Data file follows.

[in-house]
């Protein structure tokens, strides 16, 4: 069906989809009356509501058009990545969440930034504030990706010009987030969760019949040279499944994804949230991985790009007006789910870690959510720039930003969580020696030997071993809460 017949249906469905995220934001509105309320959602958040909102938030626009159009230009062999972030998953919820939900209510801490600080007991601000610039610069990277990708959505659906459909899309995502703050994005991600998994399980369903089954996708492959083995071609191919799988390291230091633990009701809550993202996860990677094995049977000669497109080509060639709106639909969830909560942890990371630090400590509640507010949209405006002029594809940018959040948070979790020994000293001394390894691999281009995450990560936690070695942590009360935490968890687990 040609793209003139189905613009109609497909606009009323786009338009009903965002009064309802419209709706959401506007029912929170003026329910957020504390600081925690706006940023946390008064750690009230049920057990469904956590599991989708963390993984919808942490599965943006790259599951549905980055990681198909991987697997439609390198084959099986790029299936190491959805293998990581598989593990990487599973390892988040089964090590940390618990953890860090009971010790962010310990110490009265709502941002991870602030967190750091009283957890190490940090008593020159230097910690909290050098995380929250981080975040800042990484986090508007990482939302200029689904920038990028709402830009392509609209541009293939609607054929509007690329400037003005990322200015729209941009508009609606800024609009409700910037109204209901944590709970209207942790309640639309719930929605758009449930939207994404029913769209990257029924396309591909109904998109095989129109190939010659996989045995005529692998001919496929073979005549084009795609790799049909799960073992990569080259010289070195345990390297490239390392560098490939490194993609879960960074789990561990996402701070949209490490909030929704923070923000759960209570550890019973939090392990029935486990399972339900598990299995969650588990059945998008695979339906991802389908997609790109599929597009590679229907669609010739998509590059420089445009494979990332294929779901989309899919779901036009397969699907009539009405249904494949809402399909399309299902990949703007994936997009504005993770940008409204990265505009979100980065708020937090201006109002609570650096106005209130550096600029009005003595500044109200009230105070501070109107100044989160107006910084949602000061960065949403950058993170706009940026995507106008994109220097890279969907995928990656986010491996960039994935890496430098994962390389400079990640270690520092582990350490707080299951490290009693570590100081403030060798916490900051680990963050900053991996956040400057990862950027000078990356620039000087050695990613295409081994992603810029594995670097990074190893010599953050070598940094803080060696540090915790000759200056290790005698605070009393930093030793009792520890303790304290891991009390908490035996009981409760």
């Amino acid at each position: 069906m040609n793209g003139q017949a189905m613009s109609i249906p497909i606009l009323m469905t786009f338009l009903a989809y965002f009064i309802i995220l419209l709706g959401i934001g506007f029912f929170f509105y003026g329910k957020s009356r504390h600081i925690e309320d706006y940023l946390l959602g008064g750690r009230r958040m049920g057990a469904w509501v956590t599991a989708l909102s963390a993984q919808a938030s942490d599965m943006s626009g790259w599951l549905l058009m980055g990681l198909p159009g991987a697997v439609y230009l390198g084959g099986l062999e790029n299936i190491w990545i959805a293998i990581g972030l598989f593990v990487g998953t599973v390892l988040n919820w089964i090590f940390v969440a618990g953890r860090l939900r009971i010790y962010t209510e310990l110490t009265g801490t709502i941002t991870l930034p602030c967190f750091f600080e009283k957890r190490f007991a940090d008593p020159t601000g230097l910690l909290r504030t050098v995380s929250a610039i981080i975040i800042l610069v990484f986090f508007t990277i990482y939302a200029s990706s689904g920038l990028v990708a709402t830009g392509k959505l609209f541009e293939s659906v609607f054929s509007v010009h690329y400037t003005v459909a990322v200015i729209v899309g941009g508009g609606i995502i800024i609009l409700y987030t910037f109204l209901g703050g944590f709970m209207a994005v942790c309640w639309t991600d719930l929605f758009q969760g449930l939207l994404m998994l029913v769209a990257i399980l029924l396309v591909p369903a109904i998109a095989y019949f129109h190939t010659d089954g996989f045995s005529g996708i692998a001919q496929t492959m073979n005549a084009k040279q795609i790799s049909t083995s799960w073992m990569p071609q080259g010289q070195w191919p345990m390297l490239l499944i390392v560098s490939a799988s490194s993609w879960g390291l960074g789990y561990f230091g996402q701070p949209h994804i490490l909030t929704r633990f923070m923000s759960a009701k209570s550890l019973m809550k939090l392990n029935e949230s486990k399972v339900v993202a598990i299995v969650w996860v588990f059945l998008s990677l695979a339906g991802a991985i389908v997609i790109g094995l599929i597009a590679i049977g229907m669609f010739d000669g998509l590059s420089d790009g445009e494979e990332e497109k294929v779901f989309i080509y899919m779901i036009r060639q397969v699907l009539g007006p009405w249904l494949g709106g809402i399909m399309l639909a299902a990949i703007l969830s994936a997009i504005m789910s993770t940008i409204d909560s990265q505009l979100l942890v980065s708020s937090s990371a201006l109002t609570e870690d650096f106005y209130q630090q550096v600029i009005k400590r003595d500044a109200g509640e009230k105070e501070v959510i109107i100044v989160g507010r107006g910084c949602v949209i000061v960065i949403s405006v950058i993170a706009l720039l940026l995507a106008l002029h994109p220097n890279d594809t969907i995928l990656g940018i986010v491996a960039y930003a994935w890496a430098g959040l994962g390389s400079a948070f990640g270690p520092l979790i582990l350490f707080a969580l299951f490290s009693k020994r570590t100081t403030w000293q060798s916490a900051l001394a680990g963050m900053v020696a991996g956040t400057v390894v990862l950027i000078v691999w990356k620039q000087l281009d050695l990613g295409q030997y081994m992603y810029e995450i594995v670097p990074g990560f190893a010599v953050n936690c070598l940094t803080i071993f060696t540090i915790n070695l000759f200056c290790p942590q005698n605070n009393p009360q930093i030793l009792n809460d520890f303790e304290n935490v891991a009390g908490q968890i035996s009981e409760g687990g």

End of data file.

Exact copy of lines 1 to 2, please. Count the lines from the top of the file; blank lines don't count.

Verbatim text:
[in-house]
């Protein structure tokens, strides 16, 4: 069906989809009356509501058009990545969440930034504030990706010009987030969760019949040279499944994804949230991985790009007006789910870690959510720039930003969580020696030997071993809460 017949249906469905995220934001509105309320959602958040909102938030626009159009230009062999972030998953919820939900209510801490600080007991601000610039610069990277990708959505659906459909899309995502703050994005991600998994399980369903089954996708492959083995071609191919799988390291230091633990009701809550993202996860990677094995049977000669497109080509060639709106639909969830909560942890990371630090400590509640507010949209405006002029594809940018959040948070979790020994000293001394390894691999281009995450990560936690070695942590009360935490968890687990 040609793209003139189905613009109609497909606009009323786009338009009903965002009064309802419209709706959401506007029912929170003026329910957020504390600081925690706006940023946390008064750690009230049920057990469904956590599991989708963390993984919808942490599965943006790259599951549905980055990681198909991987697997439609390198084959099986790029299936190491959805293998990581598989593990990487599973390892988040089964090590940390618990953890860090009971010790962010310990110490009265709502941002991870602030967190750091009283957890190490940090008593020159230097910690909290050098995380929250981080975040800042990484986090508007990482939302200029689904920038990028709402830009392509609209541009293939609607054929509007690329400037003005990322200015729209941009508009609606800024609009409700910037109204209901944590709970209207942790309640639309719930929605758009449930939207994404029913769209990257029924396309591909109904998109095989129109190939010659996989045995005529692998001919496929073979005549084009795609790799049909799960073992990569080259010289070195345990390297490239390392560098490939490194993609879960960074789990561990996402701070949209490490909030929704923070923000759960209570550890019973939090392990029935486990399972339900598990299995969650588990059945998008695979339906991802389908997609790109599929597009590679229907669609010739998509590059420089445009494979990332294929779901989309899919779901036009397969699907009539009405249904494949809402399909399309299902990949703007994936997009504005993770940008409204990265505009979100980065708020937090201006109002609570650096106005209130550096600029009005003595500044109200009230105070501070109107100044989160107006910084949602000061960065949403950058993170706009940026995507106008994109220097890279969907995928990656986010491996960039994935890496430098994962390389400079990640270690520092582990350490707080299951490290009693570590100081403030060798916490900051680990963050900053991996956040400057990862950027000078990356620039000087050695990613295409081994992603810029594995670097990074190893010599953050070598940094803080060696540090915790000759200056290790005698605070009393930093030793009792520890303790304290891991009390908490035996009981409760």